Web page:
In order to determine how much money we need to sustain a careless live after working, we initially applied the 4 % rule as rule of thumb.
For those who don’t know what I’m talking about, this article explains everything in detail. For those who want the summary: The 4 % rule was established from research that is called the Trinity Study. Researchers collected all the historical data from the stock market and wanted to simulate what would happen if a person withdraws a certain percentage of his/her portfolio during retirement. So following simulation took place: A person invests money in stocks/bonds (50/50) every year throughout his/her working career. During retirement, this individual withdraws a certain percentage to be able to live. (withdrawing can be receiving dividends or selling stocks…or both)
Research showed that when you withdraw 4% of your portfolio every year, you have a 95% success rate. Meaning, of 100 people, 95 were able to live comfortably throughout their retirement and even made more money while 5 people had nothing.
In other words, if you want to successfully withdraw 4 % of your stock portfolio every year, you need to have 25 times the amount of your yearly expenses.
Example (Euro): Your monthly costs are 2000 € /month, thus, 24.000 €/year: withdrawing 4%: 24.000 €/year x 25 = 600.000 €.
Example (USD): Your monthly costs are 2360 $ /month, thus, 28.320 $/year: withdrawing 4%: 24.000 $/year x 25 = 708.000 $. (Disclaimer: exchange rate when posting this article, rounded off)
In order to calculate your number, you need to be track your yearly expenses, multiple it by 25 and BOOM… Let the games begin. However, I find it’s not that simple. It doesn’t mean our current expenses will automatically reflect our spending in the future. If anyone has a crystal ball, please contact me. And what do you think about the 95 % success rate? Pretty good odds no? Hell no… I’m not taking any chances with my money.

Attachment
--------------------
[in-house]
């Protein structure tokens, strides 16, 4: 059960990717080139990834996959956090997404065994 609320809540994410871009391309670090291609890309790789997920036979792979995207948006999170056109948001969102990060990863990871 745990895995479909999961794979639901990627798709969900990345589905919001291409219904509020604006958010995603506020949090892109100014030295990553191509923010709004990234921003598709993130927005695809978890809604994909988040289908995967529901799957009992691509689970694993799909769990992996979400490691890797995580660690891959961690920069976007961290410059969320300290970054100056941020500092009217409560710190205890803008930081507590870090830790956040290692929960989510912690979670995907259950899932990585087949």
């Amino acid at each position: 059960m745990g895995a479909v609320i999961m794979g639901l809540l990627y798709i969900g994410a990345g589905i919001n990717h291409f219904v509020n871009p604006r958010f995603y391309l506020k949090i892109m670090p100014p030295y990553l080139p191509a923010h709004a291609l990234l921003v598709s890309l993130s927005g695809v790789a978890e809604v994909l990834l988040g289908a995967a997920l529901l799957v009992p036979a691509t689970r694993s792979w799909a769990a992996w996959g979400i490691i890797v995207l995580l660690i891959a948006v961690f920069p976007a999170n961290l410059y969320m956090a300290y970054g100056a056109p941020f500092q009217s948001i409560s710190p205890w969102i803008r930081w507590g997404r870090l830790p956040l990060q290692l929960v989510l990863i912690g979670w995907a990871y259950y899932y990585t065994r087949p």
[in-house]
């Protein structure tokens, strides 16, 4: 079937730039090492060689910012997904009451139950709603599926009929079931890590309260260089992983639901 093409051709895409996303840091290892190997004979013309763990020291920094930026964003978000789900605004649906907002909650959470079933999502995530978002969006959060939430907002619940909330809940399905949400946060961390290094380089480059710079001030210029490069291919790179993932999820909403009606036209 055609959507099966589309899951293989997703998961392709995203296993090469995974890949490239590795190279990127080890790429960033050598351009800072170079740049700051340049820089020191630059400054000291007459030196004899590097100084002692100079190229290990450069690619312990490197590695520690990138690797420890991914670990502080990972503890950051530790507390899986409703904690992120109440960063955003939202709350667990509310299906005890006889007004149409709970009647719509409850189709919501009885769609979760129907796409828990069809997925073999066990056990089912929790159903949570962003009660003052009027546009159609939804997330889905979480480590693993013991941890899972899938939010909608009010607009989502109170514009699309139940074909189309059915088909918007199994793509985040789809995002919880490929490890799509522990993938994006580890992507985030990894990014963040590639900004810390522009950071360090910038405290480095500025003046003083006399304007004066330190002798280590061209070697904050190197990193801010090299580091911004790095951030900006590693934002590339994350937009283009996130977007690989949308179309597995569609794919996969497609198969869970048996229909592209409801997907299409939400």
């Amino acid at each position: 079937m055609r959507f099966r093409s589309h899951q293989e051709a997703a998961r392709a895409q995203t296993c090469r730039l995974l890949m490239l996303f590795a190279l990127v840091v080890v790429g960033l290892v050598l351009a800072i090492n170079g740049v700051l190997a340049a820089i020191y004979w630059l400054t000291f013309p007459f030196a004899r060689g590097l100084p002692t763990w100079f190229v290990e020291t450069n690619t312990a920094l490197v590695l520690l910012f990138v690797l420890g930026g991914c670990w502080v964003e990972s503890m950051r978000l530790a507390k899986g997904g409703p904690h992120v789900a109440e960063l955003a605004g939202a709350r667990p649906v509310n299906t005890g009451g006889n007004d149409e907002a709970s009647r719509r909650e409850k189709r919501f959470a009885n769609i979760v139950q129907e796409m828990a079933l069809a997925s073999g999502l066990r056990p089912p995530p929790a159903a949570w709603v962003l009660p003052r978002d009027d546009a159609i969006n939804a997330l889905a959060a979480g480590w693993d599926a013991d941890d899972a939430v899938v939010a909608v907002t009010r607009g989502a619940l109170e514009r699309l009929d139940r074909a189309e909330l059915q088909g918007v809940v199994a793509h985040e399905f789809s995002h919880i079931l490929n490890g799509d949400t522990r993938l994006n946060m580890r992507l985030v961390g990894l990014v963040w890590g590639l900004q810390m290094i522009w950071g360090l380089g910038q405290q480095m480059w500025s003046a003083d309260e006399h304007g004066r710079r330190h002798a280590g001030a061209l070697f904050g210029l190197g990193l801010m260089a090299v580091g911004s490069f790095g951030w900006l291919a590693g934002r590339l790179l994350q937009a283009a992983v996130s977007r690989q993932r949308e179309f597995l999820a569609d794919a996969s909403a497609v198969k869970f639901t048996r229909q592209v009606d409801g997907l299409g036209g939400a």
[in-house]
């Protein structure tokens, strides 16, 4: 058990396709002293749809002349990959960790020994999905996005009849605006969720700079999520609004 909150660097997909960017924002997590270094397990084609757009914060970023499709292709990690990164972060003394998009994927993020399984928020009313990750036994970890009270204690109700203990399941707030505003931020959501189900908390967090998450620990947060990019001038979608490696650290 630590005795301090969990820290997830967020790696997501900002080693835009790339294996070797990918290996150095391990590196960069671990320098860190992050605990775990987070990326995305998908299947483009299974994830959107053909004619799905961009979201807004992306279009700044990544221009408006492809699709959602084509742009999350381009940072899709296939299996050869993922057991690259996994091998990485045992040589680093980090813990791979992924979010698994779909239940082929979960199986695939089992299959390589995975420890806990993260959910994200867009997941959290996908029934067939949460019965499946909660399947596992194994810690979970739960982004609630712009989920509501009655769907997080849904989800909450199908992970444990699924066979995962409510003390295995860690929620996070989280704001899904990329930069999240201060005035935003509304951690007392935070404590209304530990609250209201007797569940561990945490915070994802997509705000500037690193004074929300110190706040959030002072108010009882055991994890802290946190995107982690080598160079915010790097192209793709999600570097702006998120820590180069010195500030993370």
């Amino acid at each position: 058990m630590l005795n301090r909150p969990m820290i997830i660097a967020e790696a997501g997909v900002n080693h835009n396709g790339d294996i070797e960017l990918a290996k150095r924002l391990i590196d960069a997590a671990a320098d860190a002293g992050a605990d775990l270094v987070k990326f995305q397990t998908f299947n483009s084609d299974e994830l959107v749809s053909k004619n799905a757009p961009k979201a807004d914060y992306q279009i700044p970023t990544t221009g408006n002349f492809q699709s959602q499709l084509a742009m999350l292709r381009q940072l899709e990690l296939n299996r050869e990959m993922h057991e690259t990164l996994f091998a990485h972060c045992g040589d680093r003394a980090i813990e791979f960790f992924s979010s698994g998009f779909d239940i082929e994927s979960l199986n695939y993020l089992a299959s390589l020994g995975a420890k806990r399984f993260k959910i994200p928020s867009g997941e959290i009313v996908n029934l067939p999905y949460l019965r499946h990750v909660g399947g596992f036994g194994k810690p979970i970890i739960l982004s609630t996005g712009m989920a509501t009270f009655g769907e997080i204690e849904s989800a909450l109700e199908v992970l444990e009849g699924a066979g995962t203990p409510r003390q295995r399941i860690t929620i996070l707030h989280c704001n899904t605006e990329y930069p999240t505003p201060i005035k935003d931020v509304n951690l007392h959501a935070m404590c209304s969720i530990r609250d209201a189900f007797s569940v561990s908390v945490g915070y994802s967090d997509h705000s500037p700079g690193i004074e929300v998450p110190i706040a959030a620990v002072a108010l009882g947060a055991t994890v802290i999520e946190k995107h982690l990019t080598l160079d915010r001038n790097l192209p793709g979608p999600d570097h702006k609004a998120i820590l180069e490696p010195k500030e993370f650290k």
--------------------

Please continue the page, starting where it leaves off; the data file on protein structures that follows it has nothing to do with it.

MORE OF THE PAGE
The study also showed that applying a 3 % withdrawal rate results in 100 % success. Meaning, multiply your annual expenses by 33 and you have your number. This strategy implies putting all your nest eggs in one basket. As we’re trying to reach freedom through multiple sources of passive income, it might be necessary to foresee some room for adjustments. If there is anything I want to avoid, it’s running out of money when I’m old.
So for now I’m using 2000 € costs/ months and a yield of 3.5 %. *
Why 2000 if you’re not going to use that much? Currently we spend far from 2000 €/month. But we want to be able to wake up in the morning and spontaneously decide to take a trip or do certain activities without having to look at our bank account. (I can’t imagine I’m not going to track my expenses but you get the point) Therefore, we’re planning in a buffer. Chances are small that our income will drop to zero once we quit the rat race, but you never know. Prepare for the unexpected. And thus, we would like to withdraw 3.5 % / year.
Withdrawing 3.5 %: 2000 €/month or 24.000 €/year * 29 = 696.000 €
(Note from the girlfriend: Let’s crank that number up until 750.000. A girl needs clothes right?!)
To consider the inflation rate, you can multiple your withdrawal rate with 2% every year. (in this case: 3,5% times 1,02)
Is this enough? Is it too much? I don’t know. I am here to share my thoughts and see what the outcome is. It might be that my calculation needs to be adjusted, if so, no problem. For now, I’ll keep it at that.
Do you have any idea about your magical number?
* This amount doesn’t take a mortgage into consideration. The girlfriend created an amazing tool where you are able to add all of these factors in order to give you a better overview of your exact number and timeframe until “freedom”. Stay tuned!